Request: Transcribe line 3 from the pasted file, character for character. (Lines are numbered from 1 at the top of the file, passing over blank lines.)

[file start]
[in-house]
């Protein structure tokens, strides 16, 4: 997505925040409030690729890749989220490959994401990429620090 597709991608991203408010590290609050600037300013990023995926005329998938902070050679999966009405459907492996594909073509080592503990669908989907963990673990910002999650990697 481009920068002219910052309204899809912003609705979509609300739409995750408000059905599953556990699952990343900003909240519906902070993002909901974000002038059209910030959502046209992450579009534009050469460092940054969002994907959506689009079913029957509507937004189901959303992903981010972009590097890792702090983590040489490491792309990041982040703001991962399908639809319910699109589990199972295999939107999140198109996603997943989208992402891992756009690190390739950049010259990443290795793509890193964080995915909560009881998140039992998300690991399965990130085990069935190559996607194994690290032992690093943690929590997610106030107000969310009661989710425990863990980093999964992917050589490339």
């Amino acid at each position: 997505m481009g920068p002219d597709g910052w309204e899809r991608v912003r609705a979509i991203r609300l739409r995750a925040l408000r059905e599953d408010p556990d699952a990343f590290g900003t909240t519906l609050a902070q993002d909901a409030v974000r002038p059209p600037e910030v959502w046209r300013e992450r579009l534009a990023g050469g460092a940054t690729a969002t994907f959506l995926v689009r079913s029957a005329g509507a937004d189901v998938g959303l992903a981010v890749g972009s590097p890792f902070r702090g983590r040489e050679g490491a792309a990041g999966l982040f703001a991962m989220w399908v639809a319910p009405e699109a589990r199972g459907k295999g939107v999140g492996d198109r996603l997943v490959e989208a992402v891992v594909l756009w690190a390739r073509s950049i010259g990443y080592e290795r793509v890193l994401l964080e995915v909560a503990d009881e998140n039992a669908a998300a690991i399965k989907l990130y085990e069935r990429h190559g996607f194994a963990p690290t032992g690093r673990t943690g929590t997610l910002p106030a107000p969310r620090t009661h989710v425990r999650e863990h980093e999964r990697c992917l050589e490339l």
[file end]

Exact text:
């Amino acid at each position: 997505m481009g920068p002219d597709g910052w309204e899809r991608v912003r609705a979509i991203r609300l739409r995750a925040l408000r059905e599953d408010p556990d699952a990343f590290g900003t909240t519906l609050a902070q993002d909901a409030v974000r002038p059209p600037e910030v959502w046209r300013e992450r579009l534009a990023g050469g460092a940054t690729a969002t994907f959506l995926v689009r079913s029957a005329g509507a937004d189901v998938g959303l992903a981010v890749g972009s590097p890792f902070r702090g983590r040489e050679g490491a792309a990041g999966l982040f703001a991962m989220w399908v639809a319910p009405e699109a589990r199972g459907k295999g939107v999140g492996d198109r996603l997943v490959e989208a992402v891992v594909l756009w690190a390739r073509s950049i010259g990443y080592e290795r793509v890193l994401l964080e995915v909560a503990d009881e998140n039992a669908a998300a690991i399965k989907l990130y085990e069935r990429h190559g996607f194994a963990p690290t032992g690093r673990t943690g929590t997610l910002p106030a107000p969310r620090t009661h989710v425990r999650e863990h980093e999964r990697c992917l050589e490339l």